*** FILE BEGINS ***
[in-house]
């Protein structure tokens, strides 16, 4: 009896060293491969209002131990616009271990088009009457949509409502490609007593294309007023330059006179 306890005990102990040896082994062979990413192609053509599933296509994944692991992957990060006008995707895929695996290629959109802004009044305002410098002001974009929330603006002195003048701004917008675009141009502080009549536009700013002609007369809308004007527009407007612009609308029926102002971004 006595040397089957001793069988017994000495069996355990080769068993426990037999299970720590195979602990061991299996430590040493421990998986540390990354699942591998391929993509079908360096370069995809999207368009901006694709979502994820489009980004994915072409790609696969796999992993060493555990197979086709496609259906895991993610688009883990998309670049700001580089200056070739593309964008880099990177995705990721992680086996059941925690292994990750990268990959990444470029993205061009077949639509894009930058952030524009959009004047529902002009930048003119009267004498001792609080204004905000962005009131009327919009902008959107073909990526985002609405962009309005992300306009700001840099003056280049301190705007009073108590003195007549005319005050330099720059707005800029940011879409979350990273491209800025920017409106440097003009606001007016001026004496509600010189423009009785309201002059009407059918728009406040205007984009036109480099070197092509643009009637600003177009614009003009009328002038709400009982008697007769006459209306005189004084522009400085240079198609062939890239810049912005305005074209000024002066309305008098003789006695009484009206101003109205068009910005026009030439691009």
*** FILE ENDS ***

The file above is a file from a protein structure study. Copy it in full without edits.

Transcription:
[in-house]
């Protein structure tokens, strides 16, 4: 009896060293491969209002131990616009271990088009009457949509409502490609007593294309007023330059006179 306890005990102990040896082994062979990413192609053509599933296509994944692991992957990060006008995707895929695996290629959109802004009044305002410098002001974009929330603006002195003048701004917008675009141009502080009549536009700013002609007369809308004007527009407007612009609308029926102002971004 006595040397089957001793069988017994000495069996355990080769068993426990037999299970720590195979602990061991299996430590040493421990998986540390990354699942591998391929993509079908360096370069995809999207368009901006694709979502994820489009980004994915072409790609696969796999992993060493555990197979086709496609259906895991993610688009883990998309670049700001580089200056070739593309964008880099990177995705990721992680086996059941925690292994990750990268990959990444470029993205061009077949639509894009930058952030524009959009004047529902002009930048003119009267004498001792609080204004905000962005009131009327919009902008959107073909990526985002609405962009309005992300306009700001840099003056280049301190705007009073108590003195007549005319005050330099720059707005800029940011879409979350990273491209800025920017409106440097003009606001007016001026004496509600010189423009009785309201002059009407059918728009406040205007984009036109480099070197092509643009009637600003177009614009003009009328002038709400009982008697007769006459209306005189004084522009400085240079198609062939890239810049912005305005074209000024002066309305008098003789006695009484009206101003109205068009910005026009030439691009």